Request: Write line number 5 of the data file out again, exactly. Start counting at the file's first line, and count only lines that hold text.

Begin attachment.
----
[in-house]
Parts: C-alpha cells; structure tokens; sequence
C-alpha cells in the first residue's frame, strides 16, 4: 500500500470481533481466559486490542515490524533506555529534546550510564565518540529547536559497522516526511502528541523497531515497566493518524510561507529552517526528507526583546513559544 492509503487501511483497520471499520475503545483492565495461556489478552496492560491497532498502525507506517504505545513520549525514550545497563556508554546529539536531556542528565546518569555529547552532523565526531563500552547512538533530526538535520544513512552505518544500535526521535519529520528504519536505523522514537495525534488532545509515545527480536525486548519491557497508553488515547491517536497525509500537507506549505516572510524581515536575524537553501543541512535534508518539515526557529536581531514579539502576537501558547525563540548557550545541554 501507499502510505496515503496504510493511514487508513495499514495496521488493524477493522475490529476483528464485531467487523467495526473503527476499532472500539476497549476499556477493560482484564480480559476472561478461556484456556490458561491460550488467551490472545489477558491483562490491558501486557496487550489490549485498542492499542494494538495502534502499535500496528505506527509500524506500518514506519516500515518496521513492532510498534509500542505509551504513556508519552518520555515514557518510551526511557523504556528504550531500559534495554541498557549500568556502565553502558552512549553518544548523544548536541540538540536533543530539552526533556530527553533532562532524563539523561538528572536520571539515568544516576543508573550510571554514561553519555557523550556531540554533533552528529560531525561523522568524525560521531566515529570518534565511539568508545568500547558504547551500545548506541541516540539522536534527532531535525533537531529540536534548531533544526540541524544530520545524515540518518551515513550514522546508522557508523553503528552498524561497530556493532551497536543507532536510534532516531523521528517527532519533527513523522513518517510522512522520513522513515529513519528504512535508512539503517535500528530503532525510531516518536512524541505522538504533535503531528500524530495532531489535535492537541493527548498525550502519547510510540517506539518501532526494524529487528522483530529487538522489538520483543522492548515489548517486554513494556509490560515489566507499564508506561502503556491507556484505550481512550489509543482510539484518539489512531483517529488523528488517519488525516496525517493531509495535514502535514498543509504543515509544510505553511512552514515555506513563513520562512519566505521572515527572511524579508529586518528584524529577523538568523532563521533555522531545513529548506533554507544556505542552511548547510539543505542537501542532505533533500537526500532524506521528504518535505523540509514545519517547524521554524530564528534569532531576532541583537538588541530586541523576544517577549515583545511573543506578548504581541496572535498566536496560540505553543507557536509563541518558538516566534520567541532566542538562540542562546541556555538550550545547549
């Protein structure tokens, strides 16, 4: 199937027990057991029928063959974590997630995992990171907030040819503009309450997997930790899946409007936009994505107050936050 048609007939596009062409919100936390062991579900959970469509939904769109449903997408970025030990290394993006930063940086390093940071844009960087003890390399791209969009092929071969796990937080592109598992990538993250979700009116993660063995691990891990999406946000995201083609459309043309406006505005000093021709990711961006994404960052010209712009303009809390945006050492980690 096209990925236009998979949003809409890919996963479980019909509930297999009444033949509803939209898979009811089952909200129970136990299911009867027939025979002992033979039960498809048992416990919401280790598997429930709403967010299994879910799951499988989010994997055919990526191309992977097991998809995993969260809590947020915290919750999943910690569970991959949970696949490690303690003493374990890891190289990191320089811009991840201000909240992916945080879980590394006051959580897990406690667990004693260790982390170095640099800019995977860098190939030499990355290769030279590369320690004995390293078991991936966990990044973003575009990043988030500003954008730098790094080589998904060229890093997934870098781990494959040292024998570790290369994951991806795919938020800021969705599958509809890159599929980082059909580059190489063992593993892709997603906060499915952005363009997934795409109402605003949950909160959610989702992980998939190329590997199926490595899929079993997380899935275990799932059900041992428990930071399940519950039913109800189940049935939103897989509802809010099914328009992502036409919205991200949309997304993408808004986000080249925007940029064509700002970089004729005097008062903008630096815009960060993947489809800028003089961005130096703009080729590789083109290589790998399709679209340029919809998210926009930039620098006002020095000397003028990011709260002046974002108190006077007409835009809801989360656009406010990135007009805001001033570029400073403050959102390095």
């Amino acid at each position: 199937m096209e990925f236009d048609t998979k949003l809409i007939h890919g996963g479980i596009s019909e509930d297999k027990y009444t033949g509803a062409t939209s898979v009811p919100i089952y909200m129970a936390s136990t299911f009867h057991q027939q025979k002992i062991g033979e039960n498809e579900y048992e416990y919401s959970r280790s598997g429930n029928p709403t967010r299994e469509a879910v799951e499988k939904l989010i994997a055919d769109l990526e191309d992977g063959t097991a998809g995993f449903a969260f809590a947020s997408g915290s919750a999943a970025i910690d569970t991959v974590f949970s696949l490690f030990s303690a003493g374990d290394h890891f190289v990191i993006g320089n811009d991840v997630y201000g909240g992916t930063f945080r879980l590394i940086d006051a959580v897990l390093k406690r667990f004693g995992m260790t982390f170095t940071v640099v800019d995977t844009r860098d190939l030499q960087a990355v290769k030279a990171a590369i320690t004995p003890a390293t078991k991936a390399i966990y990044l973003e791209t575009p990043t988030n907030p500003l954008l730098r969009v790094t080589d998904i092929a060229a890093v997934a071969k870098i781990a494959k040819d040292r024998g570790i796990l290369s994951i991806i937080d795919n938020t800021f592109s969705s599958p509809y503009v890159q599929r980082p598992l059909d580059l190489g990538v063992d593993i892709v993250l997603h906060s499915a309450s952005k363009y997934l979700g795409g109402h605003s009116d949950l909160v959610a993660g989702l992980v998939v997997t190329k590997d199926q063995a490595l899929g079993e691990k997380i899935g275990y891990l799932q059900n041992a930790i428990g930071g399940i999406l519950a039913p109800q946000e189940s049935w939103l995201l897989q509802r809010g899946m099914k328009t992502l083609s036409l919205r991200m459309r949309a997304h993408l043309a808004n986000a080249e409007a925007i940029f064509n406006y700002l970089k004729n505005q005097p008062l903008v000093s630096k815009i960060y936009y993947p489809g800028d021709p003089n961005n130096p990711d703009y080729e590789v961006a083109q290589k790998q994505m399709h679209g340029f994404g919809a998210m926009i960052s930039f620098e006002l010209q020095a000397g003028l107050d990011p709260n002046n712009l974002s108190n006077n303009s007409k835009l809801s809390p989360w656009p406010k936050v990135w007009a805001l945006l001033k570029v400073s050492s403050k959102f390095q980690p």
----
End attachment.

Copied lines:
């Amino acid at each position: 199937m096209e990925f236009d048609t998979k949003l809409i007939h890919g996963g479980i596009s019909e509930d297999k027990y009444t033949g509803a062409t939209s898979v009811p919100i089952y909200m129970a936390s136990t299911f009867h057991q027939q025979k002992i062991g033979e039960n498809e579900y048992e416990y919401s959970r280790s598997g429930n029928p709403t967010r299994e469509a879910v799951e499988k939904l989010i994997a055919d769109l990526e191309d992977g063959t097991a998809g995993f449903a969260f809590a947020s997408g915290s919750a999943a970025i910690d569970t991959v974590f949970s696949l490690f030990s303690a003493g374990d290394h890891f190289v990191i993006g320089n811009d991840v997630y201000g909240g992916t930063f945080r879980l590394i940086d006051a959580v897990l390093k406690r667990f004693g995992m260790t982390f170095t940071v640099v800019d995977t844009r860098d190939l030499q960087a990355v290769k030279a990171a590369i320690t004995p003890a390293t078991k991936a390399i966990y990044l973003e791209t575009p990043t988030n907030p500003l954008l730098r969009v790094t080589d998904i092929a060229a890093v997934a071969k870098i781990a494959k040819d040292r024998g570790i796990l290369s994951i991806i937080d795919n938020t800021f592109s969705s599958p509809y503009v890159q599929r980082p598992l059909d580059l190489g990538v063992d593993i892709v993250l997603h906060s499915a309450s952005k363009y997934l979700g795409g109402h605003s009116d949950l909160v959610a993660g989702l992980v998939v997997t190329k590997d199926q063995a490595l899929g079993e691990k997380i899935g275990y891990l799932q059900n041992a930790i428990g930071g399940i999406l519950a039913p109800q946000e189940s049935w939103l995201l897989q509802r809010g899946m099914k328009t992502l083609s036409l919205r991200m459309r949309a997304h993408l043309a808004n986000a080249e409007a925007i940029f064509n406006y700002l970089k004729n505005q005097p008062l903008v000093s630096k815009i960060y936009y993947p489809g800028d021709p003089n961005n130096p990711d703009y080729e590789v961006a083109q290589k790998q994505m399709h679209g340029f994404g919809a998210m926009i960052s930039f620098e006002l010209q020095a000397g003028l107050d990011p709260n002046n712009l974002s108190n006077n303009s007409k835009l809801s809390p989360w656009p406010k936050v990135w007009a805001l945006l001033k570029v400073s050492s403050k959102f390095q980690p």